Edit: But, thanks to @Jens, I realised that the ESP8266 can actually be powered with as little as 1.8V! So for some devices, you may not need anywhere near the voltage you think you do.

Here's how I reached that conclusion...

Boost module (eBay special)

2.5V to 5V boost module

To start off easy, my first port of call was to use an 'eBay special' boost module. I found one that works with input voltages from 2.5V, which seemed like just enough, and can output from 5V up. My MCU dev board has an efficient 5V regulator, so I figured that'd be fine.

I tried to find a 2.0V/2.5V to 3.3V converter, since that's all the ESP8266 MCU really needs, but it doesn't seem to exist, at least not on eBay. Probably because there's no demand for it, which tells you something. I'm betting there aren't many scenarios where you can't just use the appropriate battery configuration.

Unfortunately, while the scope showed the boost module was outputting 5.04V max, it also showed min 1.92V (average of 4.90V). The MCU seemed to struggle with this unreliable power source and occasionally reset.

Noisy output from the boost module

The boost module seemed quite happy when the WiFi module is off (the MCU is only drawing 20mA or so), but when you turn WiFi on, the load current demand goes up, and you get quite noisy output on the boost circuit, and it eventually seems to collapse to VIN. Even at higher voltages like 3V, this seems to happen.

VOUT collapses to VIN

Also, when the motor draws power, the battery voltage will cause the voltage to dip below 2.5V if the batteries are coming toward the end of their life. I think perhaps adding a dedicated power wire to the battery just for the MCU could help here, but in any case, it'd be nice to squeeze a bit more power out of the batteries.

Conclusion: It's hard to find a pre-built module that will boost very low voltages to power something like an MCU with a radio.

Edit: Ok, thanks to @TannerSwett I tried something again. I had previously tried to use caps to solve the problem with low voltage dips, with no success. I gave that another try today, in a few places; just after the boost module, just before the MCU. It seems that a 10µF cap near the MCU helps a little, and working up through 100µF, 220µF and 470µF near the MCU, that last one seems to do the trick! Curiously, putting the cap near the output of the boost converter does not solve the problem. What I noticed is that when the MCU goes into deep sleep, that ironically seems to draw a relatively large current for a very brief moment, not sure why. Anyway, the 470µF cap addresses that.

Roll your own boost circuit

For fun, I built 3 boost circuits, one controlled by an MCU, one a 555 timer, and the other by an op amp. All 3 suffered the same fate, which was that they were somewhat inefficient (not ideal for battery powered devices) and had a huge flaw: The MCUs I have need at least 3.3V, so that's out. The 555 timer needs 5V, far too high. And, the LM317 op amp needs 3.0V (but I found it does still work at lower voltages).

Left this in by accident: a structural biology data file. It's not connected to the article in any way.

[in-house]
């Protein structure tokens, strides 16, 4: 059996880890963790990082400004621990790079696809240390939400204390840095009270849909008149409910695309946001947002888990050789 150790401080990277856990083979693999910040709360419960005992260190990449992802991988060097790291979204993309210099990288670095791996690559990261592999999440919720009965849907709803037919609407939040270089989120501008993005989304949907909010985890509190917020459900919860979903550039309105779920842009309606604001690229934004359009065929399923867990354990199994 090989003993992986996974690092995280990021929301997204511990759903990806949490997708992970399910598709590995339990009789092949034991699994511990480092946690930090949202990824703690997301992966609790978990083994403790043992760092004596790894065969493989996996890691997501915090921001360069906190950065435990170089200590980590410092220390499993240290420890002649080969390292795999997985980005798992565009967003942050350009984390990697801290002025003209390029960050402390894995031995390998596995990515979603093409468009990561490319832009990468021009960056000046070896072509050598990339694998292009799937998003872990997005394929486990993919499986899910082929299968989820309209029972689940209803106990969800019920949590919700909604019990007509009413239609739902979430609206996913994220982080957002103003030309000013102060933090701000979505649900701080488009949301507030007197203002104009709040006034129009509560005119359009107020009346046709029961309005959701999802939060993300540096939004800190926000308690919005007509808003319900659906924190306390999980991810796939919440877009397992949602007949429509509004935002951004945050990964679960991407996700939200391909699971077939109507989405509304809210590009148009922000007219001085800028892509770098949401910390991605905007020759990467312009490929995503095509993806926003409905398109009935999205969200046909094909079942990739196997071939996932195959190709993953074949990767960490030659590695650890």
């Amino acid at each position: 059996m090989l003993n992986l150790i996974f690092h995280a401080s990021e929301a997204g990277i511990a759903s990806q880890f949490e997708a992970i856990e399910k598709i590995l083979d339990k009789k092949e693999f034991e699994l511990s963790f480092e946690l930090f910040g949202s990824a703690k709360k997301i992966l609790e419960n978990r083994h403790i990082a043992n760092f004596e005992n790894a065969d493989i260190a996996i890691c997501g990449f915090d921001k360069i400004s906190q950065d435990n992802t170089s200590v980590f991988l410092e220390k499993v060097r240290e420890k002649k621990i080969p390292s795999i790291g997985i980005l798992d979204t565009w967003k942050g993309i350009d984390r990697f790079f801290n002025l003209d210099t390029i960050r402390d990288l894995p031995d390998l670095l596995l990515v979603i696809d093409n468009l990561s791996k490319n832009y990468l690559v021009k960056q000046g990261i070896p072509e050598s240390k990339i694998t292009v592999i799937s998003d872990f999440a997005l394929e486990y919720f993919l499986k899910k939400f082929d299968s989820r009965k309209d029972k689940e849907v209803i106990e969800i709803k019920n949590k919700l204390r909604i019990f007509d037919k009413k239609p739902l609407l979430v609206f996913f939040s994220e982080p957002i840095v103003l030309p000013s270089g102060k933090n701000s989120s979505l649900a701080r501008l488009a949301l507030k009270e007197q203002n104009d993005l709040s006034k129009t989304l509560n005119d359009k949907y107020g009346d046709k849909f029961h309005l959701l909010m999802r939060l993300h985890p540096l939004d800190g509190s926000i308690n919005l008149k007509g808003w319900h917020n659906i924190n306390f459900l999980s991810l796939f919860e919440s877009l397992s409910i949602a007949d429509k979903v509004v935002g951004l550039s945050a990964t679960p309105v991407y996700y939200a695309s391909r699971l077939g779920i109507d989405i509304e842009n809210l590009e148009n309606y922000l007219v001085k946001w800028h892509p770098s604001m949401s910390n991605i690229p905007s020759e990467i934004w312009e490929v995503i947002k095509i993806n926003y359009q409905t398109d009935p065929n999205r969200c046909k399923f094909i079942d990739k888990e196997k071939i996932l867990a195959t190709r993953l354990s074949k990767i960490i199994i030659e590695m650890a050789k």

Conclusion: It's better to use an IC designed for the purpose which has it's own built in timing circuit that runs at low voltage.

MAX608 boost IC circuit

Curious to see if I could come up with a better boost converter that works at even lower voltages, I built my own boost circuit around the MAX608 IC, which boost voltages from as low as a 1.8V input.

Components:

  • Inductor: 22 µH, 950 mA, 0.37ohm 20Mhz
  • Transistor: TN0702N3 20V 530 mA MOSFET N
  • Current sense resistor: Wire, measured using Mehdi's method (I intend to replace this with an actual current sense resistor)

MAX608 5V preset configuration

This had very similar behaviour to the eBay special boost module; my circuit would perform fine at low load currents, but as soon as the WiFi started, the output voltage would collapse to VIN.

I was wondering why higher load currents (well within the advertised 1.5A limit on the 1st page of the datasheet) cause the chip to shut down. Turns out there's a minimum start-up voltage which depends on the load current that might have something to do with the problem.

Edit: I did try using extra caps to solve this and didn't have much luck, but I will likely try this again.

MAX608 start-up voltage

Very important to consider: e.g. a 2V supply/input on the MAX608 (5V output configuration) cannot power much beyond what looks like ~20mA.